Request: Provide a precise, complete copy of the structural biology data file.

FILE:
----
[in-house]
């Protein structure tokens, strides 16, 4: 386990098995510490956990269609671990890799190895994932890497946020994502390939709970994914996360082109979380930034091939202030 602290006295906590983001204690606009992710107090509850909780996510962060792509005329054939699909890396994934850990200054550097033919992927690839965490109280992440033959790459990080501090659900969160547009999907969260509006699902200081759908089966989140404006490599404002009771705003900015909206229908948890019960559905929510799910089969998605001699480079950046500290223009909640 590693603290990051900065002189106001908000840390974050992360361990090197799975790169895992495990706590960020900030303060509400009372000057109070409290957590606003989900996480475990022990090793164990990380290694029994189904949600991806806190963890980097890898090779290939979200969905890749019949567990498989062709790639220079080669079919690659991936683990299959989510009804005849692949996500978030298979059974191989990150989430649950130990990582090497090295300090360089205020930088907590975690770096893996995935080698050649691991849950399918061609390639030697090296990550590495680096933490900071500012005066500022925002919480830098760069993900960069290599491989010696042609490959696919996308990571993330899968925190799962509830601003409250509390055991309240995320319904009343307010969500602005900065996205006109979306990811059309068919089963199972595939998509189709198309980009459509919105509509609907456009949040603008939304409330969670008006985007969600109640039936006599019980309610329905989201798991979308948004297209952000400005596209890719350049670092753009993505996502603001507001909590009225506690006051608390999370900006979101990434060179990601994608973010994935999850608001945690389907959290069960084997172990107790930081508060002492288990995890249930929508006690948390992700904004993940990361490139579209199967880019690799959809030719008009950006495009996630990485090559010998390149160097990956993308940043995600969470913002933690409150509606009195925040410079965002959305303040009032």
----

[in-house]
């Protein structure tokens, strides 16, 4: 386990098995510490956990269609671990890799190895994932890497946020994502390939709970994914996360082109979380930034091939202030 602290006295906590983001204690606009992710107090509850909780996510962060792509005329054939699909890396994934850990200054550097033919992927690839965490109280992440033959790459990080501090659900969160547009999907969260509006699902200081759908089966989140404006490599404002009771705003900015909206229908948890019960559905929510799910089969998605001699480079950046500290223009909640 590693603290990051900065002189106001908000840390974050992360361990090197799975790169895992495990706590960020900030303060509400009372000057109070409290957590606003989900996480475990022990090793164990990380290694029994189904949600991806806190963890980097890898090779290939979200969905890749019949567990498989062709790639220079080669079919690659991936683990299959989510009804005849692949996500978030298979059974191989990150989430649950130990990582090497090295300090360089205020930088907590975690770096893996995935080698050649691991849950399918061609390639030697090296990550590495680096933490900071500012005066500022925002919480830098760069993900960069290599491989010696042609490959696919996308990571993330899968925190799962509830601003409250509390055991309240995320319904009343307010969500602005900065996205006109979306990811059309068919089963199972595939998509189709198309980009459509919105509509609907456009949040603008939304409330969670008006985007969600109640039936006599019980309610329905989201798991979308948004297209952000400005596209890719350049670092753009993505996502603001507001909590009225506690006051608390999370900006979101990434060179990601994608973010994935999850608001945690389907959290069960084997172990107790930081508060002492288990995890249930929508006690948390992700904004993940990361490139579209199967880019690799959809030719008009950006495009996630990485090559010998390149160097990956993308940043995600969470913002933690409150509606009195925040410079965002959305303040009032």